"Give me my rifle and my money, or I will shoot your head off."

Carter, instantly taking in the situation, replied, "All right," and placing his hand in his hip pocket, pulled a thirty-two caliber Smith & Wesson pistol.

The hour was just at dawn of day. The two men stood face to face, the one gleaming with rage and thirsting for revenge, the other cool, fearless and determined, with law and justice on his side, not to accede to the outlaw's demand.

When the sheen of Carter's pistol flashed upon Rube's vision the outlaw fired, and Carter, anticipating the shot, threw his body to the right. The ball pierced the left shoulder, just above the collar bone, making a painful wound. Carter's intrepid courage was not dashed by his wound, and he in- stantly returned the fire,

Rube, for the first time in all his career of crime, was called to stand and fight. He had "held the drop" on many a field of ?, but here was an even gauge of battle, with the ? as the vantage ground for him.

Carter boldly advanced upon the outlaw, and, with steady nerve, pressed the trigger of his faithful revolver, but Rube backed away after the first shot from Carter's pistol, and continued backing and firing until he had retreated some thirty paces, and until he himself had fired five shots. Just as Carter fired his fourth round. Rube turned, and running some ten paces, leaped a few feet in the air and fell prostrate upon the earth, stone dead.

After falling upon his knees, from loss of blood, Carter managed to fire a fifth shot. The fourth shot from Carter's pistol, however, had entered the upper abdomen, and cutting the portal artery, caused instant death. This was the only shot that hit Rube.

McDuffie and Marshal, meantime, by means of a duplicate key, had liberated themselves, and had visited several places in the town in the endeavor to secure fire-arms with which to recapture Rube. Being unsuccessful, they reached the store just as the duel was ended.

Rube had given to Jesse the fateful sack as they started from the jail, and while the duel between Carter and Rube was in progress Jesse opened the sack, drew out a pistol, and rushing to Carter's assistance, commenced firing.

"Stand up to him, Mr. Carter; I'm gwine to be wid you," said the heroic Jesse. He fired two shots, without effect, however, and was the first man to reach the dead outlaw and take from his hand his smoking revolver. All honor to Jesse Hildreth. He has written his name in the annals of his race and times as a hero.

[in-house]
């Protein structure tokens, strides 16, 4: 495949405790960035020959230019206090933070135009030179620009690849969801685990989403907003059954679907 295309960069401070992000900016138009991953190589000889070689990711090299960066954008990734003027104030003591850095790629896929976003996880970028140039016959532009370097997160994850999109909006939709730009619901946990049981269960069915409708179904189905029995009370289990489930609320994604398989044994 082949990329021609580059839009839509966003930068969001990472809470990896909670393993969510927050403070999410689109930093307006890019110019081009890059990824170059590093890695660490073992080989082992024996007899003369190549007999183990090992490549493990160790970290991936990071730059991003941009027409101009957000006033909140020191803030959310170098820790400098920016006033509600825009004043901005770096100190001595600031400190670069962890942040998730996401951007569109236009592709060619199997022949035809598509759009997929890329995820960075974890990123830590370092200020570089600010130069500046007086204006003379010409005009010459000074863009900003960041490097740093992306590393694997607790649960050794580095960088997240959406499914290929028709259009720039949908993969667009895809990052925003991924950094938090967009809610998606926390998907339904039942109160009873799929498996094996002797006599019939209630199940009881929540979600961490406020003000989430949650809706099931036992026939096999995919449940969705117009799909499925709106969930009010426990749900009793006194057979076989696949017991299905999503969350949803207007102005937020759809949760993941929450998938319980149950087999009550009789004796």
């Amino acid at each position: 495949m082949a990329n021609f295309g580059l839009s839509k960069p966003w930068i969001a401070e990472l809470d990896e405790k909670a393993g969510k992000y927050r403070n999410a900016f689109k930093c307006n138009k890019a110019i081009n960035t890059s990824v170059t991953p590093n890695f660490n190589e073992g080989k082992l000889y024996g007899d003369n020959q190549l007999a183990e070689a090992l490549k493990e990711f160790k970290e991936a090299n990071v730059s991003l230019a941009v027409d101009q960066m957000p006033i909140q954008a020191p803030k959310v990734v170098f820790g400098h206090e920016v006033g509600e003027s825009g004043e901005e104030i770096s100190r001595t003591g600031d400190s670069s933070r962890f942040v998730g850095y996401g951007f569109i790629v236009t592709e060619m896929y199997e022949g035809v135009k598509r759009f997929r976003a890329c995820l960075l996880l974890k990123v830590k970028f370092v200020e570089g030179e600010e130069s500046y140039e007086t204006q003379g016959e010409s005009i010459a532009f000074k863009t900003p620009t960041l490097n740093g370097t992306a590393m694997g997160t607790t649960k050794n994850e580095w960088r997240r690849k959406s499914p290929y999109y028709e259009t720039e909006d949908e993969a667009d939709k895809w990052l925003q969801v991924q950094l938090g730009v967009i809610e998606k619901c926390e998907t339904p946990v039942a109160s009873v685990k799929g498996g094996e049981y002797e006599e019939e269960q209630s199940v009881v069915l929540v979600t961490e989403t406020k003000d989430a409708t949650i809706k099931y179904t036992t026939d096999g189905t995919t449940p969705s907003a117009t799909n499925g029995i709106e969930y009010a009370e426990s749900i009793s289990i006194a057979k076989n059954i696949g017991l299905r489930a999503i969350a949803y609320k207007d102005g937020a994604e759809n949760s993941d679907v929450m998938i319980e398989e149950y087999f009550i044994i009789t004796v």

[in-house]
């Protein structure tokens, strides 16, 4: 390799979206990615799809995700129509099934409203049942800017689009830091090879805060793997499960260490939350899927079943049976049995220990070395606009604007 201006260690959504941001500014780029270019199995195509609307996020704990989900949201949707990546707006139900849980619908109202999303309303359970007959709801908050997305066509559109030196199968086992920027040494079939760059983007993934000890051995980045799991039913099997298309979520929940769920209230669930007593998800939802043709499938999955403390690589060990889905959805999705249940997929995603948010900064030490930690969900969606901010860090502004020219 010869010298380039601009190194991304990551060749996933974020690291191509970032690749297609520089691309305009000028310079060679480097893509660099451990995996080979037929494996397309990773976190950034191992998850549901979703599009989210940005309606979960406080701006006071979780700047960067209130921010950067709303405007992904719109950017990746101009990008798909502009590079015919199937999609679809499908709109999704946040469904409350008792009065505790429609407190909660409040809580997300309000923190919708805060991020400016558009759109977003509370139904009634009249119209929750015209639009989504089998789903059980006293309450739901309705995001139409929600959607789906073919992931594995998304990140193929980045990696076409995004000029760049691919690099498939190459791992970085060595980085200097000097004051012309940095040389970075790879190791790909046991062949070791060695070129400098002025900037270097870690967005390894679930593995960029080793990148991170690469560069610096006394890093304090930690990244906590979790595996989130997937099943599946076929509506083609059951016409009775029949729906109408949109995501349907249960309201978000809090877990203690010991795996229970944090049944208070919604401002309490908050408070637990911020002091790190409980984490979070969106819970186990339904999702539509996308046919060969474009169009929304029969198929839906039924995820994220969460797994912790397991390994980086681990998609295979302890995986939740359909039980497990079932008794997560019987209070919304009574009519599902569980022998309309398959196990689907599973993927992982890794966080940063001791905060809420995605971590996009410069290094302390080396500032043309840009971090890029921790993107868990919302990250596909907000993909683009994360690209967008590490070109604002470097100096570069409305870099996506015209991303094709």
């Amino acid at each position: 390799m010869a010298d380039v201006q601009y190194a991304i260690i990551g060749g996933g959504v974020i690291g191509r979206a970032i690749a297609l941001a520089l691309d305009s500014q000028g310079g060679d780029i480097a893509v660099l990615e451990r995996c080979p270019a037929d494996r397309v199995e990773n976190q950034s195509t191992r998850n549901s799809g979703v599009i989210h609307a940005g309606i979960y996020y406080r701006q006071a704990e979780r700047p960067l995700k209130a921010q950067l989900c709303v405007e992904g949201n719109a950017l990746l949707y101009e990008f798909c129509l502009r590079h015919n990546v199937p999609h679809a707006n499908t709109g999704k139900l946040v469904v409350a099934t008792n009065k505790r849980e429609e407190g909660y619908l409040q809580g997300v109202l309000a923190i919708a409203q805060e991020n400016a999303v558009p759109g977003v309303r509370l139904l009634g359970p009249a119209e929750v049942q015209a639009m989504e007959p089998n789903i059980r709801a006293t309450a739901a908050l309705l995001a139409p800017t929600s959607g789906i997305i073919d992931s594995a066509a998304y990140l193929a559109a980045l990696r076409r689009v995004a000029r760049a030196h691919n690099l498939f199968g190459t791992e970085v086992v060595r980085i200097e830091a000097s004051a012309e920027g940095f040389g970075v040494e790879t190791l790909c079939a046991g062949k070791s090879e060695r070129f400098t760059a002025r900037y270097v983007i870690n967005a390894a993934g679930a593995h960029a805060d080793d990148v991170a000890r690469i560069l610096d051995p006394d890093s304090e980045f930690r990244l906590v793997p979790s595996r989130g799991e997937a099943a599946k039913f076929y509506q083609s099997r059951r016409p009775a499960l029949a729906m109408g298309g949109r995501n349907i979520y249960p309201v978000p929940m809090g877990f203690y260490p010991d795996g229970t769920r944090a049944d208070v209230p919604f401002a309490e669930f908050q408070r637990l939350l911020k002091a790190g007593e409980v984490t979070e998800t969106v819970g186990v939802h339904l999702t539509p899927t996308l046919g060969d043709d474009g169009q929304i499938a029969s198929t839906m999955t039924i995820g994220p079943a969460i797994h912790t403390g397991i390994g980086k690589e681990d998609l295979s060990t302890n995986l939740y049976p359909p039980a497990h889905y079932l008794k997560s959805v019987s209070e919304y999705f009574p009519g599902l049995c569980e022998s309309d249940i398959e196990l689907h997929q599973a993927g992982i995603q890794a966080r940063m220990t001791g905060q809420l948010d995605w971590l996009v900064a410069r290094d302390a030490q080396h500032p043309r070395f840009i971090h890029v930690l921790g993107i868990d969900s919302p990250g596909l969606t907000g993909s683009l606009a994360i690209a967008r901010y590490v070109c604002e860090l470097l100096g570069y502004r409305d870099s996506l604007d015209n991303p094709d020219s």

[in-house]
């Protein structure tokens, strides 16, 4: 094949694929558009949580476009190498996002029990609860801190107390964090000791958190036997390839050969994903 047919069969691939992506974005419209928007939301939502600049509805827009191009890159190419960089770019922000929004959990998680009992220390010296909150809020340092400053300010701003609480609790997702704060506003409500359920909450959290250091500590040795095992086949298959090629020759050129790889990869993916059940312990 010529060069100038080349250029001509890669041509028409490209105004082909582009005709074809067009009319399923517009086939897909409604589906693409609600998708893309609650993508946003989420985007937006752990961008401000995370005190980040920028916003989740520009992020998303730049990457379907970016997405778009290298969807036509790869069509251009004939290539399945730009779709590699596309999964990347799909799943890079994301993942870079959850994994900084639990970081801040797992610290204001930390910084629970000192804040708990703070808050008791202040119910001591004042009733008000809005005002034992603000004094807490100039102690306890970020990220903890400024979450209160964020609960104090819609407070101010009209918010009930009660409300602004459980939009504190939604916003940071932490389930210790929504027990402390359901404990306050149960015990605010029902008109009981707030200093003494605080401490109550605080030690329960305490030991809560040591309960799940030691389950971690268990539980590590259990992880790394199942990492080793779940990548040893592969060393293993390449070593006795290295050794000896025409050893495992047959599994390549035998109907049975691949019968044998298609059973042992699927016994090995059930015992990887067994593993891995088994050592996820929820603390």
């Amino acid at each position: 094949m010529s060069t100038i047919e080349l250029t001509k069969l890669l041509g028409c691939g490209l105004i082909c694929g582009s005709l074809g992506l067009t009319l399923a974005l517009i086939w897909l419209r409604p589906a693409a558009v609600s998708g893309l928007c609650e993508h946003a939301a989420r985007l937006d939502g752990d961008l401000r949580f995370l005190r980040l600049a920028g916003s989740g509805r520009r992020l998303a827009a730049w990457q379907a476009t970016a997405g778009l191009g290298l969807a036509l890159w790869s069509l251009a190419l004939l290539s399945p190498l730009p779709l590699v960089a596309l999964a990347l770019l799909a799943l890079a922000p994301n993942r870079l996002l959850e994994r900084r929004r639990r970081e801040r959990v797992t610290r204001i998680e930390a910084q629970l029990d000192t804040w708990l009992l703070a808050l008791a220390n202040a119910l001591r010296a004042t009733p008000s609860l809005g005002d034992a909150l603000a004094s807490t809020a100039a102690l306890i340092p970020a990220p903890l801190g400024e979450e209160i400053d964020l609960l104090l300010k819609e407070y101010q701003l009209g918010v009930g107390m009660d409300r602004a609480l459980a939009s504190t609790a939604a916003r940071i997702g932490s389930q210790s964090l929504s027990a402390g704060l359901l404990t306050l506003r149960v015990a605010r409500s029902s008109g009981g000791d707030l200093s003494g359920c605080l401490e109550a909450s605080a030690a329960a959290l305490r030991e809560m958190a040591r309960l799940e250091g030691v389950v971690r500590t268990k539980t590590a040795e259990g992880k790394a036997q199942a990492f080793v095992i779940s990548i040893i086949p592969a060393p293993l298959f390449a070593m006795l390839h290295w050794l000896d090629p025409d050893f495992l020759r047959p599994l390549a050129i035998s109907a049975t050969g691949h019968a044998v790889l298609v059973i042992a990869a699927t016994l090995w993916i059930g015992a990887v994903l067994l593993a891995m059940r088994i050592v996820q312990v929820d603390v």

Rube's conduct in seeking out Carter and demanding his rifle and money has been reckoned as foolhardy. The truth is, however, that McDuffie had recited to him the details of the chase, and Rube knew that the detectives of the Southern Express Company were within a few miles, and that under their guidance armed possees were scouring the country in search of him. He had been told that the ferry landings were guarded, and that if his arrest had not been effected in the cabin he would have been captured on his arrival at the river landing for which he was en route.

Rube knew that blood-hounds were in leash, ready to be set upon his trail, and that it would be impossible to escape without his Marlin rifle, which was in Carter's possession. With this weapon, which chambered sixteen cartridges, he could have held a dozen men at bay, and perhaps might have effected his escape. His attempt to regain possession of it, therefore, was not foolhardy, but it was a dernier resort.


Jefferson Davis Carter, who fought the duel unto death with the great outlaw, was named in honor of the President of the Confederacy. His ancestors, who moved from South Carolina to Alabama in 1832, distinguished themselves as soldiers both during the American Revolution and the late civil war. Young Carter was born in 1860, is unmarried, and is a prosperous merchant in the village of Myrtlewood, Ala. He is quiet and modest in his demeanor, and his encounter with Rube Burrow is the only time he was ever engaged in serious combat.

A very general interest has been manifested as to the condition of Carter's wound, and universal sympathy has been expressed in his behalf. He is now under surgical treatment at Mobile, and will remain there for some time. The ball from Burrow's pistol, a forty-five caliber, pierced the upper part of the shoulder, passing through the brachial plexus of nerves, and complete paralysis of the left arm has followed. It is possible that under careful antiseptic treatment the functions of the nerves may be restored, and the use of the arm fully regained. His general health has been restored, but he still carries his wounded arm supported by a bandage.

In a letter dated October i8th, 1890, Governor Seay, of Alabama, in tendering his congratulations to the officials of the Southern Express Company, writes: